To find out if our Secondary Tile is currently visible on the start screen of the phone, we just check if it is defined in our application’s collection of tiles. This collection of ActiveTiles always contains at least the Application Tile and optionally all Secondary Tiles that were created in the application. When we are navigating to the MainPage of the application, we can find out if our Secondary Tile is available by executing the following code:

Secondary Tile Active?
  1. protected override void OnNavigatedTo(System.Windows.Navigation.NavigationEventArgs e)
  2. {
  3.     base.OnNavigatedTo(e);
  4.  
  5.     secondaryTileInstalled = ShellTile.ActiveTiles.FirstOrDefault(x => x.NavigationUri.ToString().Contains("TileId=Secondary")) != null;
  6.     btnInstall.Content = secondaryTileInstalled ? txtRemoveTile : txtInstallTile;
  7. }

In this code snippet, we use a lambda expression on the static collection of ActiveTiles to find the first tile that contains the following string in its Uri: TileId=Secondary. The Application Tile does not contain this additional information, so if we find a tile with this string being part of its Uri, we can safely assume that this is our Secondary Tile. In that case, we set a boolean variable to true. Depending on the presence or absence of a Secondary Tile we also modify the Content property of the button. Of course we also need to create / delete the Secondary Tile, which is something that we will do inside the Click event handler of the button we created on the MainPage:

Creating / Deleting Sec. Tiles
  1. private void btnInstall_Click(object sender, RoutedEventArgs e)
  2. {
  3.     if (secondaryTileInstalled)
  4.     {
  5.         var secondaryTile = ShellTile.ActiveTiles.FirstOrDefault(x => x.NavigationUri.ToString().Contains("TileId=Secondary"));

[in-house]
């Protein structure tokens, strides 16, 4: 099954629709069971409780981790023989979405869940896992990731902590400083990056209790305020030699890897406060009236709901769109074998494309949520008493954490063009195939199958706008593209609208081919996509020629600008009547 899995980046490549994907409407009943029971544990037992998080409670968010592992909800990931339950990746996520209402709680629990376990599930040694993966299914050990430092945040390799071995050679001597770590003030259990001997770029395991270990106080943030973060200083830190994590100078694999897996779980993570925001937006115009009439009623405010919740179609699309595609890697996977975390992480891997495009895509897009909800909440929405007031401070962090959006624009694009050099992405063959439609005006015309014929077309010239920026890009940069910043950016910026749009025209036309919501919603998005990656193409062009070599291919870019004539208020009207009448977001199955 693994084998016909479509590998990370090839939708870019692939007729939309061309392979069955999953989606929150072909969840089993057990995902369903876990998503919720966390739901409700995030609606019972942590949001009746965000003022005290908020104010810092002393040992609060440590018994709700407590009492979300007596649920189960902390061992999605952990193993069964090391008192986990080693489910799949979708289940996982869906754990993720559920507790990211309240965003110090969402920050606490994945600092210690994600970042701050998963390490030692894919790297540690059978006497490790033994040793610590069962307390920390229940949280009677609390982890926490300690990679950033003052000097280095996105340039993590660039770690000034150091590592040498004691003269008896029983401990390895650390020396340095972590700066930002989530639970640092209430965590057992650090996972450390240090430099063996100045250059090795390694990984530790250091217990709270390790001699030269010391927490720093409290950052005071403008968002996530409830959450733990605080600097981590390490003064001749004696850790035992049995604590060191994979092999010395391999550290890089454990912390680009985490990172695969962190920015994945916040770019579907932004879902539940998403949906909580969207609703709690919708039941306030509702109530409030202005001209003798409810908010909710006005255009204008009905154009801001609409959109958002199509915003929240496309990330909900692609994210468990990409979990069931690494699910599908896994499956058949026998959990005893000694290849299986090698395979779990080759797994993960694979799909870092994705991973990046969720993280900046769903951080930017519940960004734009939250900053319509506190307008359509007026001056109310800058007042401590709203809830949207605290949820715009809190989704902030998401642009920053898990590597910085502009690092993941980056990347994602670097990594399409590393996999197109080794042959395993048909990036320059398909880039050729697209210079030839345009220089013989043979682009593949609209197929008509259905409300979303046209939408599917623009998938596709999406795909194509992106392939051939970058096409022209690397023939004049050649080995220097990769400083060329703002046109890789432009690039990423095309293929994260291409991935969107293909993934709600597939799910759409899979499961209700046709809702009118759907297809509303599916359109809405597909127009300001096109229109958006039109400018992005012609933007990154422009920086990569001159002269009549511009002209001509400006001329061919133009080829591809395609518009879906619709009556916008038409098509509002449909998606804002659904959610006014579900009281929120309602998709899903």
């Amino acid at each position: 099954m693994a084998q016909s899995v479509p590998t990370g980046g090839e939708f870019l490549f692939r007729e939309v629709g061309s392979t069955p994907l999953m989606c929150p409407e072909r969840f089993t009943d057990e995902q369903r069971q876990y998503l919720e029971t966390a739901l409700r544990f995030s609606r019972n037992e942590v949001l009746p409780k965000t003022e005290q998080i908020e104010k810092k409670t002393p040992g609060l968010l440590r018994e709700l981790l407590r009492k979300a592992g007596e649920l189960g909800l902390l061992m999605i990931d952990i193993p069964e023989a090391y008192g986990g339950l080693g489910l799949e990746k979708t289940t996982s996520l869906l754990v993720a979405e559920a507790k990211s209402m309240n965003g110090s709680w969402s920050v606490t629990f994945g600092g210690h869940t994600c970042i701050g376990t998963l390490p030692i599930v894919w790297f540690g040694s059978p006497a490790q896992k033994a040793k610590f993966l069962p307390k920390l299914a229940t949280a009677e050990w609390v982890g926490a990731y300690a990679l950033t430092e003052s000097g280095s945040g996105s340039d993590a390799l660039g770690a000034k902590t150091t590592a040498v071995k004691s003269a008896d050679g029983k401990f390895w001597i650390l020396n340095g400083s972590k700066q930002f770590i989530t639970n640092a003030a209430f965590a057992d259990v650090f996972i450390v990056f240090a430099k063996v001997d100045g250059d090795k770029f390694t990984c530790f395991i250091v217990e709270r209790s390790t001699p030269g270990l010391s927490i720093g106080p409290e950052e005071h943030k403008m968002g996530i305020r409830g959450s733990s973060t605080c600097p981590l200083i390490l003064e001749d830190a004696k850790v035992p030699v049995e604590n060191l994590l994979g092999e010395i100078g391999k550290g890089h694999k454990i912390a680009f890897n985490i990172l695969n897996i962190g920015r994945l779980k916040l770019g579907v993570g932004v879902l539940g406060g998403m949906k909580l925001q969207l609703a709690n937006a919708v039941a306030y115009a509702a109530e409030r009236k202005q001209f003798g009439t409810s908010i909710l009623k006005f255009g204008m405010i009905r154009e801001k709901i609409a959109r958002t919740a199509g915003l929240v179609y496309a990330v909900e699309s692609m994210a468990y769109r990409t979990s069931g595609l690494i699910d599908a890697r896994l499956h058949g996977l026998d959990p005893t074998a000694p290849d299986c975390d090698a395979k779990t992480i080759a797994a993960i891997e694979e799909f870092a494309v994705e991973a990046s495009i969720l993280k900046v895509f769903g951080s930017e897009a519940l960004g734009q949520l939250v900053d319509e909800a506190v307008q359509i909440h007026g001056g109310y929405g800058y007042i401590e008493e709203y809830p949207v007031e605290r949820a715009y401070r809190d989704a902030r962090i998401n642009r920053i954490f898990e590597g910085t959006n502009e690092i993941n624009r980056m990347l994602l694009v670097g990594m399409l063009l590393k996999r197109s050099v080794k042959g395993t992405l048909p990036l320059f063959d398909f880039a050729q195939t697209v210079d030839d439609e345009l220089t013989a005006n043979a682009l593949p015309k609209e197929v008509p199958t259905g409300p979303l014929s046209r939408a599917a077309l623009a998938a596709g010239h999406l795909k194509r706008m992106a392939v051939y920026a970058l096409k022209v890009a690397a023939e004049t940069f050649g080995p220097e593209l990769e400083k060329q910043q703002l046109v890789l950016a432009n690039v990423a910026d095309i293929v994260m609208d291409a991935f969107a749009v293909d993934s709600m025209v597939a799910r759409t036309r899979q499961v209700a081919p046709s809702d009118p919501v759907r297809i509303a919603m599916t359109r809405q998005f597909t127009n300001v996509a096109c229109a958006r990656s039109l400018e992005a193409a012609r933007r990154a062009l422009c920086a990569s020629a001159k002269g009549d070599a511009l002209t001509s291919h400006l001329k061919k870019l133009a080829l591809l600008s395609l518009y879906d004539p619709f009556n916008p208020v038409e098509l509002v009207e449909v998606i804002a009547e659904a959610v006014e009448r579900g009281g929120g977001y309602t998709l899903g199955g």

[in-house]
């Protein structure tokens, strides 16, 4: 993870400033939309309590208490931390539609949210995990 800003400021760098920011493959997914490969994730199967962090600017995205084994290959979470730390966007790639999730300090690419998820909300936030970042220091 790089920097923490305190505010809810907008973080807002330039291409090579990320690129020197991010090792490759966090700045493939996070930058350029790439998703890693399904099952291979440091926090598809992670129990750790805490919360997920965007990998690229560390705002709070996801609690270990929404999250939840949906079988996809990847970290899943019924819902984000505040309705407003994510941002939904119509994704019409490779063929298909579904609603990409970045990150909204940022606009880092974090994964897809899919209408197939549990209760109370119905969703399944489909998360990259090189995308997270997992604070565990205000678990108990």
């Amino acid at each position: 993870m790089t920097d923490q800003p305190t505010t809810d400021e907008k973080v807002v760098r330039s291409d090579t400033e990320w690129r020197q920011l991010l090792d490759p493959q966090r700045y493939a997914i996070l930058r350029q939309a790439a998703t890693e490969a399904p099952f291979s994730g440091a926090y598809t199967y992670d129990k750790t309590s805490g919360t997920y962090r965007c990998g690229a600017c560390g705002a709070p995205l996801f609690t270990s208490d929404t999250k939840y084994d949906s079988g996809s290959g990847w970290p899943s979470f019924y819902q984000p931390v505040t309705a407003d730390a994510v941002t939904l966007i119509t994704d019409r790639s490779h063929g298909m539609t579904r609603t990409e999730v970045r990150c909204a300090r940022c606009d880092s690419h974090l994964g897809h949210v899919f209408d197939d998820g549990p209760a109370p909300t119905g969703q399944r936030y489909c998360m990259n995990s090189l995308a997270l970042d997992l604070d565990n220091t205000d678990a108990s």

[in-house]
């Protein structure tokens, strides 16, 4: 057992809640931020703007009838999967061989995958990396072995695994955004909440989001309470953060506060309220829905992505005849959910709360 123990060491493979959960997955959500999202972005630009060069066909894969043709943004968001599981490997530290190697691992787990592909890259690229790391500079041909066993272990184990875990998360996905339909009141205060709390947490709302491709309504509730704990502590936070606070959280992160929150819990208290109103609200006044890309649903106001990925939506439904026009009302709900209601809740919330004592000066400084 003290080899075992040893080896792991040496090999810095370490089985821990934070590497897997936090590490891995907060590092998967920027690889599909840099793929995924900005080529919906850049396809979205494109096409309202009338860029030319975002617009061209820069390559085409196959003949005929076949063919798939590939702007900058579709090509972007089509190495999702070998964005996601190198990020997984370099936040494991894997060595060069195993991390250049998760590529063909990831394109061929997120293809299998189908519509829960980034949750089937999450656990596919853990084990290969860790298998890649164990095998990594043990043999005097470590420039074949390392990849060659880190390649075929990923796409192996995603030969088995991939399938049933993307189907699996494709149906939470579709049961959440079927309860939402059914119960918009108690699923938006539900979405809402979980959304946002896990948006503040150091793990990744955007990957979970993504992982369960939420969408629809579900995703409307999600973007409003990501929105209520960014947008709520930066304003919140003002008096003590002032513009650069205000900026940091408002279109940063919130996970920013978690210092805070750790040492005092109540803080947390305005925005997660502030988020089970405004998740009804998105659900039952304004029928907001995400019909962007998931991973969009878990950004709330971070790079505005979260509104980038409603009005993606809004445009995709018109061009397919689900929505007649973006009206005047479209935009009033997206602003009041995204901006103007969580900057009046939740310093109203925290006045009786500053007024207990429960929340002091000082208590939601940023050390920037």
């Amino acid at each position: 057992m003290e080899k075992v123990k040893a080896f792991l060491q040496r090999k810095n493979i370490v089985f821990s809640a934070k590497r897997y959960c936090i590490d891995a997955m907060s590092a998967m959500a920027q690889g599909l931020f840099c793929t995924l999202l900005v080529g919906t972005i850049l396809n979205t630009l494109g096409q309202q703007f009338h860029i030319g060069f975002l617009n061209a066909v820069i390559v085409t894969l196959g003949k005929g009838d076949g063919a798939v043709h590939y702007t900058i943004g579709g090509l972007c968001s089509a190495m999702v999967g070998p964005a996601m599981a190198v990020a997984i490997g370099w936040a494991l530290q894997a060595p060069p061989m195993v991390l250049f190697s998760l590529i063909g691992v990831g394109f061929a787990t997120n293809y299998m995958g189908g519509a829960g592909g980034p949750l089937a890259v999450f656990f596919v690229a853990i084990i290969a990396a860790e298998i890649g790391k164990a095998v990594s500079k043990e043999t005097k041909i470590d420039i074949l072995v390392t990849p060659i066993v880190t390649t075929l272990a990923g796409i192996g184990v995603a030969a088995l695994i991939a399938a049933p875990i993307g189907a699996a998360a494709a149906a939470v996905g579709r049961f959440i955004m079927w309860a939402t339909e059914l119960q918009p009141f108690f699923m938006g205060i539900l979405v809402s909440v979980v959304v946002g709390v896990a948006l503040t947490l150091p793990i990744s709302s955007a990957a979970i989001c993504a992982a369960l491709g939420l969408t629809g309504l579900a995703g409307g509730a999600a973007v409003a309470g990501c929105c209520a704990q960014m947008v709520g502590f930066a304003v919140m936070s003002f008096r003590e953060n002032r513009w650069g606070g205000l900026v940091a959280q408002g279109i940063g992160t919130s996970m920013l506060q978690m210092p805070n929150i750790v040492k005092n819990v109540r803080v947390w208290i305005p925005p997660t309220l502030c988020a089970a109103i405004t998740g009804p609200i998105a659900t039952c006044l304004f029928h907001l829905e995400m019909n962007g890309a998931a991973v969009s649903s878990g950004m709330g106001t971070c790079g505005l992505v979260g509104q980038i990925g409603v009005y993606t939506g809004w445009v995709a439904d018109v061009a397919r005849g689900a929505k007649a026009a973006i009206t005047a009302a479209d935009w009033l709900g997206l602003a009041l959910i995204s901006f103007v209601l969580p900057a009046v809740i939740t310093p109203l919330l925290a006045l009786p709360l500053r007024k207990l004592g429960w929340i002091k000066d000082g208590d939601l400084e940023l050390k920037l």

6.         if (secondaryTile != null)
  7.         {
  8.             secondaryTile.Delete();
  9.             btnInstall.Content = txtInstallTile;
  10.             secondaryTileInstalled = false;
  11.         }
  12.     }
  13.     else
  14.     {
  15.         StandardTileData newTileData = new StandardTileData
  16.         {
  17.             BackgroundImage = new Uri("Background.png", UriKind.Relative),
  18.             Title = "EvenTiles",
  19.             Count = 0,
  20.             BackBackgroundImage = new Uri("Backbackground.png", UriKind.Relative),
  21.             BackTitle = "EvenTiles",
  22.             BackContent = App.ActualSecBackContent
  23.         };
  24.         ShellTile.Create(new Uri("/MainPage.xaml?TileId=Secondary", UriKind.Relative), newTileData);
  25.     }
  26. }

In the above code snippet the first thing we do is verify if a Secondary Tile is installed. If so, we simply call the Delete method on it to remove it from the start screen on the phone. As visual feedback to the user, we immediately change the content property of the button to show a string to add another Secondary Tile. If we don’t have a Secondary Tile, what we are going to do is create and initialize a new instance of StandardTileData. Through its properties, this object will hold the complete characteristics of our new Secondary Tile. To create the Secondary Tile, we simply call the static Create method of the ShellTile class, passing a navigation string, indicating to which page we should go in our application when the user clicks the Secondary Tile. In this way, you can use Secondary Tiles to link to any page inside your application. You can also pass your own parameters to the navigation URI, which can help you take different actions if a page is invoked from a Secondary Tile. Together with the navigation URI, you also pass the StandardTileData to create the Secondary Tile. Immediately after calling the ShellTile.Create method, our application is moved to the background by the operating system and the start screen with our newly created Secondary Tile becomes visible. If you click on the phone’s back button, our application returns to the foreground (from either a tombstoning or dormant state). On the other hand, if the user clicks on the Secondary Tile, a new instance of our application is started and the instance of our application that was still available in the background is removed. This behavior implies that we don’t have to modify the text of the button in case of creating a live tile, because OnNavigatedTo will always execute before our MainPage becomes visible again.

The following video shows step-by-step how to create and delete Secondary Tiles programmatically. It also shows our Secondary Tile in action. Of course, this sample application is very simple, but hopefully you can see the potential, not only for having Live Tiles available for an application, but also to make use of Secondary Tiles to allow the user to immediately navigate to a particular page of your application.